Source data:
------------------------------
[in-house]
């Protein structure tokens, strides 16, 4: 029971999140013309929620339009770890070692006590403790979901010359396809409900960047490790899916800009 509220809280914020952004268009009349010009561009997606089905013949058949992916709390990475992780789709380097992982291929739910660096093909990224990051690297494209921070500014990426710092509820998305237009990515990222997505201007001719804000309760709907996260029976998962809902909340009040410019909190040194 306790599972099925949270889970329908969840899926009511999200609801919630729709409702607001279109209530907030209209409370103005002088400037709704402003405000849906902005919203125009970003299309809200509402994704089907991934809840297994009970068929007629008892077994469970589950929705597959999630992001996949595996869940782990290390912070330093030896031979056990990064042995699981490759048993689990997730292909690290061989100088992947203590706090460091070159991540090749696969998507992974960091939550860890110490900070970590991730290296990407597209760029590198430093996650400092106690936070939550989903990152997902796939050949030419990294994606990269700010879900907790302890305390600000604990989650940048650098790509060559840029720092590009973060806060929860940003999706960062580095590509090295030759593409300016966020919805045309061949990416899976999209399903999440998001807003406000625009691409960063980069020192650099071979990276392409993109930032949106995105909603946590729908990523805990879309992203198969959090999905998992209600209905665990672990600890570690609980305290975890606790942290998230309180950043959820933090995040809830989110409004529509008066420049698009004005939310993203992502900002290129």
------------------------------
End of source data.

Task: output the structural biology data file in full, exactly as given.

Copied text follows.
[in-house]
């Protein structure tokens, strides 16, 4: 029971999140013309929620339009770890070692006590403790979901010359396809409900960047490790899916800009 509220809280914020952004268009009349010009561009997606089905013949058949992916709390990475992780789709380097992982291929739910660096093909990224990051690297494209921070500014990426710092509820998305237009990515990222997505201007001719804000309760709907996260029976998962809902909340009040410019909190040194 306790599972099925949270889970329908969840899926009511999200609801919630729709409702607001279109209530907030209209409370103005002088400037709704402003405000849906902005919203125009970003299309809200509402994704089907991934809840297994009970068929007629008892077994469970589950929705597959999630992001996949595996869940782990290390912070330093030896031979056990990064042995699981490759048993689990997730292909690290061989100088992947203590706090460091070159991540090749696969998507992974960091939550860890110490900070970590991730290296990407597209760029590198430093996650400092106690936070939550989903990152997902796939050949030419990294994606990269700010879900907790302890305390600000604990989650940048650098790509060559840029720092590009973060806060929860940003999706960062580095590509090295030759593409300016966020919805045309061949990416899976999209399903999440998001807003406000625009691409960063980069020192650099071979990276392409993109930032949106995105909603946590729908990523805990879309992203198969959090999905998992209600209905665990672990600890570690609980305290975890606790942290998230309180950043959820933090995040809830989110409004529509008066420049698009004005939310993203992502900002290129």